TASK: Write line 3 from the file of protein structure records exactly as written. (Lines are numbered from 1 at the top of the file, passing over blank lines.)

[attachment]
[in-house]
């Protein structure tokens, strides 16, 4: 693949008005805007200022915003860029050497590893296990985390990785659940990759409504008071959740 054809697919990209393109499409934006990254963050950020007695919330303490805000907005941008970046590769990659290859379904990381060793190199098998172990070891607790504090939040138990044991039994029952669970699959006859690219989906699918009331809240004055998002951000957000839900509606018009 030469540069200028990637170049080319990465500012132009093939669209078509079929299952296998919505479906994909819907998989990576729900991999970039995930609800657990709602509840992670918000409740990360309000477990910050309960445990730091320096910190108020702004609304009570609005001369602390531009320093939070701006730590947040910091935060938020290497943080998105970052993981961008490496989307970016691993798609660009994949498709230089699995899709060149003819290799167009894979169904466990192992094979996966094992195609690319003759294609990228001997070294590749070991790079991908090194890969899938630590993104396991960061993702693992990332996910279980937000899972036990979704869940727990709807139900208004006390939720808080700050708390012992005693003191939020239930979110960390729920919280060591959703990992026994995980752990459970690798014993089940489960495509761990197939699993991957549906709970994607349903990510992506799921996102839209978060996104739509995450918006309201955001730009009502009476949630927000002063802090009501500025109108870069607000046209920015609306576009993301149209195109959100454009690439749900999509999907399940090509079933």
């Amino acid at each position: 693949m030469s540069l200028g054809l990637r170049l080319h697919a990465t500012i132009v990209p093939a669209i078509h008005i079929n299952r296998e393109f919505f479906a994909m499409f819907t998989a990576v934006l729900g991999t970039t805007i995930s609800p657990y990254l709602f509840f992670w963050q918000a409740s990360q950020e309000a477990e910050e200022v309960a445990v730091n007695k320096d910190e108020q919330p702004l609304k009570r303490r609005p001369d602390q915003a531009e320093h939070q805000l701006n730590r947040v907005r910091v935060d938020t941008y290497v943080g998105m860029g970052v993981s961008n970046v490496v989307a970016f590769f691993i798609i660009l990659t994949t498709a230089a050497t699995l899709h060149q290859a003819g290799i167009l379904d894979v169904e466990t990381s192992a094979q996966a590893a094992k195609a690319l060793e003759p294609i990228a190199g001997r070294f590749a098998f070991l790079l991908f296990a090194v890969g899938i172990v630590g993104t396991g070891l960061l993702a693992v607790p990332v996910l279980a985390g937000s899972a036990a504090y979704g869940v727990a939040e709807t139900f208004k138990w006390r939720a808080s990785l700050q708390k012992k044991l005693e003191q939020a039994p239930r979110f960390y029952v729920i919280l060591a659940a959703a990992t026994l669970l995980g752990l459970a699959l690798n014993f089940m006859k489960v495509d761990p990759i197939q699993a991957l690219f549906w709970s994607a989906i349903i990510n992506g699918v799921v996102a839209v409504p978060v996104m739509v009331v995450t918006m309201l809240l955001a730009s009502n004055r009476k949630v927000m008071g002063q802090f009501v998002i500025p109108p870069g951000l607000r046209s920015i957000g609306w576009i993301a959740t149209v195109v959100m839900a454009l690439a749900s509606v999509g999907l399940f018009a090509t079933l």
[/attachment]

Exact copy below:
């Amino acid at each position: 693949m030469s540069l200028g054809l990637r170049l080319h697919a990465t500012i132009v990209p093939a669209i078509h008005i079929n299952r296998e393109f919505f479906a994909m499409f819907t998989a990576v934006l729900g991999t970039t805007i995930s609800p657990y990254l709602f509840f992670w963050q918000a409740s990360q950020e309000a477990e910050e200022v309960a445990v730091n007695k320096d910190e108020q919330p702004l609304k009570r303490r609005p001369d602390q915003a531009e320093h939070q805000l701006n730590r947040v907005r910091v935060d938020t941008y290497v943080g998105m860029g970052v993981s961008n970046v490496v989307a970016f590769f691993i798609i660009l990659t994949t498709a230089a050497t699995l899709h060149q290859a003819g290799i167009l379904d894979v169904e466990t990381s192992a094979q996966a590893a094992k195609a690319l060793e003759p294609i990228a190199g001997r070294f590749a098998f070991l790079l991908f296990a090194v890969g899938i172990v630590g993104t396991g070891l960061l993702a693992v607790p990332v996910l279980a985390g937000s899972a036990a504090y979704g869940v727990a939040e709807t139900f208004k138990w006390r939720a808080s990785l700050q708390k012992k044991l005693e003191q939020a039994p239930r979110f960390y029952v729920i919280l060591a659940a959703a990992t026994l669970l995980g752990l459970a699959l690798n014993f089940m006859k489960v495509d761990p990759i197939q699993a991957l690219f549906w709970s994607a989906i349903i990510n992506g699918v799921v996102a839209v409504p978060v996104m739509v009331v995450t918006m309201l809240l955001a730009s009502n004055r009476k949630v927000m008071g002063q802090f009501v998002i500025p109108p870069g951000l607000r046209s920015i957000g609306w576009i993301a959740t149209v195109v959100m839900a454009l690439a749900s509606v999509g999907l399940f018009a090509t079933l």